Griffin 2016 Launch

Griffin Theatre Company’s inspiration for their 2016 season was simple:

  1. Entertain the drunk
  2. Question how we live
  3. Explain how the universe works
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Griffin’s Stables Theatre in Kings Cross is the proud home of new Australian writing. They rely on the generosity of donors and government funding. However due to ever decreasing arts budgets, there was an urgent need to get more bums on seats.

This is why the bold objectives of the 2016 season, which are actually taken from an ancient Sanskrit text, were so important.

We worked with photographer Brett Boardman to capture the rawness and intimacy of the Griffin experience and particularly the 2016 season. The photography cuts through the façade of a studio shoot to make you feel in the room with the actor. No fake glamour, no false gloss. This is also reflected in the launch film, which gets up close and personal with the actors in super slow motion.

The brochure is printed as a newspaper for its realness and grit. This not only helped to distance Griffin from its competitors’ glossy pages, but saved on printing costs so we could extend the brochure’s reach.

It all launched on August 31 to a tiddly mass of theatre-goers and donors, revealing just how bold and provocative Griffin’s 2016 season will be.

So far so good, over 1000 views on YouTube, and subscription sales already topping previous years. We hope to see you there

Trailer produced in collaboration with M&C Saatchi (editing) and Steve Toulmin (sound).


Meet Chris, our new creative director


We are delighted to announce the arrival of our new highly decorated creative director Chris Maclean.

Maclean joins us from the post as ECD of Interbrand, a business he was instrumental in building from zero to global respect in just seven years.

Maclean’s work has helped rebrand the likes of Opera Australia, Griffin Theatre Company, Darling Harbour, Alzheimer’s Australia, Queensland Art Gallery, Yellow Pages and Telstra.

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Maclean was the CD behind the visionary colourful transformation of Telstra and managed the giant telco’s brand evolution for more than four years. His unique solution was to build the brand as a playground for creative expression based on emotion that was flexible enough to appeal to all Australians.Manchester, UK born and bred, Maclean’s collection of design awards is testament to his work having impressed awards judges all over the globe, including at D&AD, Cannes (Design Lion), Spikes Asia, Brand New Awards (Best in Show), New York Festivals, Type Directors Club of America, and numerous AGDA awards.Our managing director Patrick Guerrera called Maclean “an incredible addition to the RE senior leadership team.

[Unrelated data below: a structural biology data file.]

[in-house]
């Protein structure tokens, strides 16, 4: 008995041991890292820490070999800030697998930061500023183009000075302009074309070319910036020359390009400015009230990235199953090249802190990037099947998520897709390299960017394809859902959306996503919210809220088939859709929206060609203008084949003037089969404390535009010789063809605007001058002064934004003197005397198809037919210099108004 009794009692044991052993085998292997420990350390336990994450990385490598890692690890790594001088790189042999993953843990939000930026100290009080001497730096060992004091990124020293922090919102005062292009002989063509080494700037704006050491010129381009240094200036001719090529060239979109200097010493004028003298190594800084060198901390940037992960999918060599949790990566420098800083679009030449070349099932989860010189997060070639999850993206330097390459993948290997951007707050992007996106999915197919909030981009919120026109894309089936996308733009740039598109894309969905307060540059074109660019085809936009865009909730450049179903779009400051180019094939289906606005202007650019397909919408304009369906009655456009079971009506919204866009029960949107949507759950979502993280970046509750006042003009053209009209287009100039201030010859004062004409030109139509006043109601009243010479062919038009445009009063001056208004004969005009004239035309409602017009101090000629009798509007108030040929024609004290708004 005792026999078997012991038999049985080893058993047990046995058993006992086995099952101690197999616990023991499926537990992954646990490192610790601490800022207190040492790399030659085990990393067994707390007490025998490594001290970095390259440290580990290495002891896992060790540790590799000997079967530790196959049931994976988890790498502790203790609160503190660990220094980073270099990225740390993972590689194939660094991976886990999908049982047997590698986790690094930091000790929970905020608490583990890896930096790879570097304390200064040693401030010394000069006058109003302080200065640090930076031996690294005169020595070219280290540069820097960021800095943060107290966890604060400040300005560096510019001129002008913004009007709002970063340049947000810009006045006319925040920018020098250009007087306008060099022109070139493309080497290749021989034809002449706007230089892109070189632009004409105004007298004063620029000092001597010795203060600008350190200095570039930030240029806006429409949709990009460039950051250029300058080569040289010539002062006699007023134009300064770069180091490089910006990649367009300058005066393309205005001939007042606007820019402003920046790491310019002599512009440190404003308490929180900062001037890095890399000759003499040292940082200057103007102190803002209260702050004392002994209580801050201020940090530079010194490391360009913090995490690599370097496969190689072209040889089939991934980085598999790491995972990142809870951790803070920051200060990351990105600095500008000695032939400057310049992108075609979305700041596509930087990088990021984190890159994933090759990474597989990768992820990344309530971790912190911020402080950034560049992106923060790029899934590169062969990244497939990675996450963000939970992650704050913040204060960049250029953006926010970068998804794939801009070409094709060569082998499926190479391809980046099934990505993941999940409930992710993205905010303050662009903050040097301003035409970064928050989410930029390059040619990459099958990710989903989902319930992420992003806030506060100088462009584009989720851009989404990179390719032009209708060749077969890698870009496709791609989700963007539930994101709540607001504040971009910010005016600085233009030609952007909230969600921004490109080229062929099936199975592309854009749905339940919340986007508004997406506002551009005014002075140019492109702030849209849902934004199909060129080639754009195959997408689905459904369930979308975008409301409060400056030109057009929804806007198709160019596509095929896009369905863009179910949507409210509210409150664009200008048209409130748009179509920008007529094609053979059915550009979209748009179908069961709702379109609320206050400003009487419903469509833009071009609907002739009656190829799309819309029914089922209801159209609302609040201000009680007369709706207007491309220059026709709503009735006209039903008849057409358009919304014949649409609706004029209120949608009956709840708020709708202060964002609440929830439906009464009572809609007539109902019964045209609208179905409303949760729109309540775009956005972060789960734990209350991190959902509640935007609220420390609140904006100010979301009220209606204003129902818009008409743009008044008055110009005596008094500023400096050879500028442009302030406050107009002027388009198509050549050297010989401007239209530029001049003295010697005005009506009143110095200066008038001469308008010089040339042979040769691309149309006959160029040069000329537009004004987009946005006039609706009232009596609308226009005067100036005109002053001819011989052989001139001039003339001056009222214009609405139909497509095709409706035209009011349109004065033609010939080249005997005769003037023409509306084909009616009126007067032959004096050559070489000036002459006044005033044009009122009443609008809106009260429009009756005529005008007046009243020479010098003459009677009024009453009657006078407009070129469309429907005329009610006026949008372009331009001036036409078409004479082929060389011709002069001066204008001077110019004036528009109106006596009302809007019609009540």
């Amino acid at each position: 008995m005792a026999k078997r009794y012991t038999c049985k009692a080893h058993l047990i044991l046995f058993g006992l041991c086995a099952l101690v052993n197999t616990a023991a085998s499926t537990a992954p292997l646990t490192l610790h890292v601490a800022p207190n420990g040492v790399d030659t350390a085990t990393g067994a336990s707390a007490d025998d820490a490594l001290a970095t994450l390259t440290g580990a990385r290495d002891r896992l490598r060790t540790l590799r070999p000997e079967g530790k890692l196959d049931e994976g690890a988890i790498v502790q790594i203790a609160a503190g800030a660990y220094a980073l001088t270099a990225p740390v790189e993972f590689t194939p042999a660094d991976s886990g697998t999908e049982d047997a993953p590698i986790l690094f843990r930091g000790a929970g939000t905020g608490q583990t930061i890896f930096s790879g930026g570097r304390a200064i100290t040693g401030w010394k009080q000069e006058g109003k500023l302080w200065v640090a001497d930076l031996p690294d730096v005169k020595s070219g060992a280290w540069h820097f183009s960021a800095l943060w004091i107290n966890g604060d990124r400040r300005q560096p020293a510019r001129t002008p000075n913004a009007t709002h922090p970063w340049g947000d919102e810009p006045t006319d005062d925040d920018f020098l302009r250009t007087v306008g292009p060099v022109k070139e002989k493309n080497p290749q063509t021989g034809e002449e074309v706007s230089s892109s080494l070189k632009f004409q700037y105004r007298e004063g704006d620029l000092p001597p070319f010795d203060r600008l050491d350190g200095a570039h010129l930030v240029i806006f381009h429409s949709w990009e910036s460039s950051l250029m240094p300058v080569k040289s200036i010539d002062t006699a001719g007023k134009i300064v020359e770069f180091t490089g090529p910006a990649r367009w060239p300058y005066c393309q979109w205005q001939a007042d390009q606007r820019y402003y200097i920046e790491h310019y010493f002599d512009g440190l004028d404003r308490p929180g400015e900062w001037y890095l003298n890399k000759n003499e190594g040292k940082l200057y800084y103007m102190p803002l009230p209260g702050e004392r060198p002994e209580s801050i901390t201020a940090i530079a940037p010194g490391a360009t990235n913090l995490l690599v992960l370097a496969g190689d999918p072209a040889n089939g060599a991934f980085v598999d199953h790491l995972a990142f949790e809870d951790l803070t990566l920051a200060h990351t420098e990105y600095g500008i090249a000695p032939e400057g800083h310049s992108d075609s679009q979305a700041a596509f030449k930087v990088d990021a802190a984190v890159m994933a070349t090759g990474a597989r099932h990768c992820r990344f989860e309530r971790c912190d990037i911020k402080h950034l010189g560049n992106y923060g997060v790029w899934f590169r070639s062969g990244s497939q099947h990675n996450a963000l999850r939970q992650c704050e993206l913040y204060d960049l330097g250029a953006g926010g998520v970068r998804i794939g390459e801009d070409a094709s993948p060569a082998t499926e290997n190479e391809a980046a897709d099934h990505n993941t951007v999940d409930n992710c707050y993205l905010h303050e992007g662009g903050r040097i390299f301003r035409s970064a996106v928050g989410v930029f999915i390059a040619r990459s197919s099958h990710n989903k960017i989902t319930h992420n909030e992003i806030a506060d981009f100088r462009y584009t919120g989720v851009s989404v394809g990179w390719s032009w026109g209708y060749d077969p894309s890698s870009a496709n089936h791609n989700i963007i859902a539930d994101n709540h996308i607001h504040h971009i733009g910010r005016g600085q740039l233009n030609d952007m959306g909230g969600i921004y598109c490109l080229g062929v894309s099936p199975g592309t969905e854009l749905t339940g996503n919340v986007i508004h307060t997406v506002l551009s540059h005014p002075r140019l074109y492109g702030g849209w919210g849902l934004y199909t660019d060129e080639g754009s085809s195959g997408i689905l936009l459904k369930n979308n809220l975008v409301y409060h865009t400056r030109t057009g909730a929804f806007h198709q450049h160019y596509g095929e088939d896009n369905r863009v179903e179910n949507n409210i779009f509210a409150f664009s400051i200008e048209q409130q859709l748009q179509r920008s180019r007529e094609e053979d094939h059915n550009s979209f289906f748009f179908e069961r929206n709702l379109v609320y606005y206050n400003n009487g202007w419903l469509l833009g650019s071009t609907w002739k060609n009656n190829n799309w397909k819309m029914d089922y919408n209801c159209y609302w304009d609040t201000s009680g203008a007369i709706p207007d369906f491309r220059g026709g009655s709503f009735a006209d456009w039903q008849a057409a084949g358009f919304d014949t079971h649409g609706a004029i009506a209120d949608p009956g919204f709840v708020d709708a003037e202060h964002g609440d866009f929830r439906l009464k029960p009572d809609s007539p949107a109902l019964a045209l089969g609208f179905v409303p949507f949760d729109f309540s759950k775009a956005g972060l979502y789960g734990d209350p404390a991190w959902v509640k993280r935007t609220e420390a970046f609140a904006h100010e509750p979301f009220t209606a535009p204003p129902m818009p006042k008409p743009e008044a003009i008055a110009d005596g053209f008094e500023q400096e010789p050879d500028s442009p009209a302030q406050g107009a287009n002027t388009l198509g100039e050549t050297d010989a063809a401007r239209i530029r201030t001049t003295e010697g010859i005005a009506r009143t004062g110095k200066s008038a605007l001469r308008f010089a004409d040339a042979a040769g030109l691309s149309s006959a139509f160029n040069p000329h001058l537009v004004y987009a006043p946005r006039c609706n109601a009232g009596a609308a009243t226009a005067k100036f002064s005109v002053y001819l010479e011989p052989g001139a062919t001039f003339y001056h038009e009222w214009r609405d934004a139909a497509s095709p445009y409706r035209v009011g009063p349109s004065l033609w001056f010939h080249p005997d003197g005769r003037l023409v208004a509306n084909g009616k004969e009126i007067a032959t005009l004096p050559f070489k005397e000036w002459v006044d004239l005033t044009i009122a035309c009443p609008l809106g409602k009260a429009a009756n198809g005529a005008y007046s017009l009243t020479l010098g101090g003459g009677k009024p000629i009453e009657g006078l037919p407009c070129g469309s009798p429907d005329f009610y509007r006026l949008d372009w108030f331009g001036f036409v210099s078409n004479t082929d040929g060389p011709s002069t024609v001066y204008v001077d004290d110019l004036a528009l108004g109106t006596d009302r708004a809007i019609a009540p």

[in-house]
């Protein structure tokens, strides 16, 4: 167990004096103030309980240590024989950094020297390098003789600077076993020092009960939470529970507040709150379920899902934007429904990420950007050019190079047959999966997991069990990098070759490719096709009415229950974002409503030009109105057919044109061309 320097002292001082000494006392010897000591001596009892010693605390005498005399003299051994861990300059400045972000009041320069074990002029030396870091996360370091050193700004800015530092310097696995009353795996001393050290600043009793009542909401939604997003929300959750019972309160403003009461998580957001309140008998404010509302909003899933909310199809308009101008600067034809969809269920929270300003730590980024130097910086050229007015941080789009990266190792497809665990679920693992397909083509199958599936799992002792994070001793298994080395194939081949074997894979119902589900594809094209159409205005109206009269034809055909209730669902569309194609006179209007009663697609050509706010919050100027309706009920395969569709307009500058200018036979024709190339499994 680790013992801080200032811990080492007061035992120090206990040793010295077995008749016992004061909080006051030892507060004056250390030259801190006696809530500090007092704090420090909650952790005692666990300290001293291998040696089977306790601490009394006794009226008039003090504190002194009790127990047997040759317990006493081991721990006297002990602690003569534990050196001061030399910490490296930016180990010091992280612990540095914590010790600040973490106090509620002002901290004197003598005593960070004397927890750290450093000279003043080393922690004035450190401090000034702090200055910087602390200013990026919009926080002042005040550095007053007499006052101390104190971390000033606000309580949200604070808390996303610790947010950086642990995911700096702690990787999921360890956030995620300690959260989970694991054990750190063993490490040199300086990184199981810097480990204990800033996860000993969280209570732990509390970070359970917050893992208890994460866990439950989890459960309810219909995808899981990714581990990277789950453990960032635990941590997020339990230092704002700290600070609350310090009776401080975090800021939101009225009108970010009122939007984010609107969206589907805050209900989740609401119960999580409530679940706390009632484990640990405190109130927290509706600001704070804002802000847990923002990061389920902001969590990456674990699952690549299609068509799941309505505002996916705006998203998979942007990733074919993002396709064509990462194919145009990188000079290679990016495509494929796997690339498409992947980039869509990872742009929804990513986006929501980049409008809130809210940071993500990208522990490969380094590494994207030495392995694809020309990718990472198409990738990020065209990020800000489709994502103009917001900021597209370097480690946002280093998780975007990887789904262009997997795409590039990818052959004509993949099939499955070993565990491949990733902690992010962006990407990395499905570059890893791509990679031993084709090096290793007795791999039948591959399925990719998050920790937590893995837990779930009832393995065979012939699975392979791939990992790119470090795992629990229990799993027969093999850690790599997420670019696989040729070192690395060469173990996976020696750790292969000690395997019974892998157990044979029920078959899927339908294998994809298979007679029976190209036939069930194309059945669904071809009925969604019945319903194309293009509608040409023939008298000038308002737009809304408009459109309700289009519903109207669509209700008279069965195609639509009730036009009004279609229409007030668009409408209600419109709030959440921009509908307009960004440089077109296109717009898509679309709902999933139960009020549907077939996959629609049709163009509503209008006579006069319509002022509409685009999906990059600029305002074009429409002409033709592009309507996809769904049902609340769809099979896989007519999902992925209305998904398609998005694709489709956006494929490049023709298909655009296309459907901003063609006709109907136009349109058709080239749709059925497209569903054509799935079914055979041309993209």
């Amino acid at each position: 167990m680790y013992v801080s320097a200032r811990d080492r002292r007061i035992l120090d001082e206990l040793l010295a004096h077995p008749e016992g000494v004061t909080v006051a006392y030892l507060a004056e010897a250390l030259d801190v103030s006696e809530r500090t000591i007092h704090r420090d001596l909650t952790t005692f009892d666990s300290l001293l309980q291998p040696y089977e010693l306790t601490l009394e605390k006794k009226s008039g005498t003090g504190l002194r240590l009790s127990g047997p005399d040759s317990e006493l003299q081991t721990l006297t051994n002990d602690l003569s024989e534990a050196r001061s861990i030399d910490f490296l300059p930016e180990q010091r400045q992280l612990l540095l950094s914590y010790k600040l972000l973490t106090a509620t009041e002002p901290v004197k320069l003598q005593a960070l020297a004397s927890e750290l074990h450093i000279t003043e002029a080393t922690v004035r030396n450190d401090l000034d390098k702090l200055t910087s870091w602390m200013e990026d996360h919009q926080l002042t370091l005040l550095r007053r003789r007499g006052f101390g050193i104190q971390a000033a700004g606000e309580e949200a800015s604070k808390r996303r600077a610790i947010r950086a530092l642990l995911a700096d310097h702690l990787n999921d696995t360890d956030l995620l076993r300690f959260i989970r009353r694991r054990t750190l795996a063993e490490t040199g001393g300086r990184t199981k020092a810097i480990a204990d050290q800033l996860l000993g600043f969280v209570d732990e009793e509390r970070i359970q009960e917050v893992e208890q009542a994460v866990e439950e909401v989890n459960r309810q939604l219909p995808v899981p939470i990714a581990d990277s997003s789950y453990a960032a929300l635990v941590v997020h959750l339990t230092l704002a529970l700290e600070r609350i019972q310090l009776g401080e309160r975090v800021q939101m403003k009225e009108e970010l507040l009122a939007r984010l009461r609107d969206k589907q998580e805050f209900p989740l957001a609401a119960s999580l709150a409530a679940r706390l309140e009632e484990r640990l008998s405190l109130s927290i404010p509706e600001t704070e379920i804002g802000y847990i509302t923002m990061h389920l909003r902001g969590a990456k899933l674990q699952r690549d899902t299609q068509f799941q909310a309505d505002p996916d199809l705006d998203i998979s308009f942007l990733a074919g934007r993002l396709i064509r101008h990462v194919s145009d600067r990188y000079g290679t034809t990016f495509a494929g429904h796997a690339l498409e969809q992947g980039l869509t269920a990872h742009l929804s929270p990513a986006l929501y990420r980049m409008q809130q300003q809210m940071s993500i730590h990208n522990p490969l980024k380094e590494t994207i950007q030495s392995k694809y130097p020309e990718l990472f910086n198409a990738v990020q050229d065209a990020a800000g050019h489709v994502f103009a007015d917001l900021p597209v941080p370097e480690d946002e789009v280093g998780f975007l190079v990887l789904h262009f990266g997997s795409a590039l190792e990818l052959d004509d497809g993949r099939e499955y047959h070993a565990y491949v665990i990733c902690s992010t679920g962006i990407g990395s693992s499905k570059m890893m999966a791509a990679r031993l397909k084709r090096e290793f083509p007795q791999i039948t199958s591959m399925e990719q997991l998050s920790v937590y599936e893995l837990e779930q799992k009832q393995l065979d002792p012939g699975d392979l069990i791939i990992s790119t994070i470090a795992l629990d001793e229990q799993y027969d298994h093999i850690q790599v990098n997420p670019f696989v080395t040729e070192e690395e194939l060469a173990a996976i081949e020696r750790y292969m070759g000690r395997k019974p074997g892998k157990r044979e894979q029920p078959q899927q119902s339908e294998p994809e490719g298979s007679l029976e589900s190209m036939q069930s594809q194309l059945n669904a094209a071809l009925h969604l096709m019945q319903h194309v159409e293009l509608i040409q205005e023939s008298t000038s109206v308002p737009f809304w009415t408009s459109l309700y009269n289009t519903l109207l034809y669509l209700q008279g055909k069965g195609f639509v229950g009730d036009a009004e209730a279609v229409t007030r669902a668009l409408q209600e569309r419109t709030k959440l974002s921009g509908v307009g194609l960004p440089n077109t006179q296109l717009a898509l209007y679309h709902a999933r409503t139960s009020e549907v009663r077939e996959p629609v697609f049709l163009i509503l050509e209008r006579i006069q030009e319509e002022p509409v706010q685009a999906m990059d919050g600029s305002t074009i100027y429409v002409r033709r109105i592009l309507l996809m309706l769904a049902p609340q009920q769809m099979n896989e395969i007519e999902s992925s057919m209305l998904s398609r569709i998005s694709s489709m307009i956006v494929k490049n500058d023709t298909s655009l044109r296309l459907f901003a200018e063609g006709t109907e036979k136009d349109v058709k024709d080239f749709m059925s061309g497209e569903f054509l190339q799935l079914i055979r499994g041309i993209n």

Continues Guerrera: “He has inspired the Australian and global brand community for almost six years now. We are truly excited about his vision for RE, and introducing a new chapter of creative brilliance and ingenuity to RE.

“His work on the Telstra rebrand is now iconic, and we look forward to Chris bringing that scale of vision and brand ambition to all our clients.

“RE is experiencing a major period of growth, now working with clients in the UK and Chris is the perfect Creative Director to help us build on this momentum.”

Maclean said he has “always admired the work that RE does. They are one of the few branding consultancies in Australia that really gets it.

“RE knows branding is so much more exciting than creating rigid corporate identities and has the power to change the world. And with the world changing at the pace it is they’re talking the right game for the future of our industry.

“And, of course with the strength of the M&C Saatchi Group behind it, RE has even more potential to create brands that have a real impact on the world in a way that’s positive and inspiring. I’m excited to join Patrick and the team to write RE’s next chapter together.”

Welcome to RE Chris. The future looks bright (and tall).

Griffin’s Really Intimate Theatre


Along with being one of Sydney’s oldest theatre companies, Griffin Theatre Company boasts one of the city’s most intimate venues.

For almost 30 years, the tiny Stables Theatre in King Cross has punched way above its weight, launching the careers of Australian writers and premiering legendary plays including Away, The Boys and Holding the Man.

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Griffin relies on donations. For their End Of Financial Year campaign, they needed something that stood out (and compelled people to part with their hard earned cash). So we drew upon the one feature that makes Griffin so special: the incredible intimacy of their theatre experience.

Designed in collaboration with architect Jon King, and hosted for one day only at Circular Quay, Griffin’s Really Intimate Theatre took ‘up close and personal’ to the next level. One actor. One audience member. One tiny room.

“The intensity of the relationship between the actor and the audience of one was totally transformative,” said Jon King. “In that most public of Australian spaces you were taken on a very personal and intimate and ultimately powerful journey.”


From the time our mini theatre opened in the early morning, an amazing 75 individual performances were clocked up over six hours. Thanks to everyone who donated their time and energy to making it happen including Kite, RE and Griffin.

If you’d like to donate to Griffin or experience their plays in the flesh, watch the video then visit their website.


Australian Cancer Research Foundation


Cancer Research’s unmitigated purpose is to end cancer.
The new identity highlights the insight that ending cancer will effectively end Cancer Research. Bold statements call out the end of cancer and the organisation in contextually relevant ways.

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A custom typeface was developed by Mathieu Reguer to reflect Cancer Research’s progress towards its goal. Characters of varying weights represent how some cancers are close to disappearing, while others remain all too visible.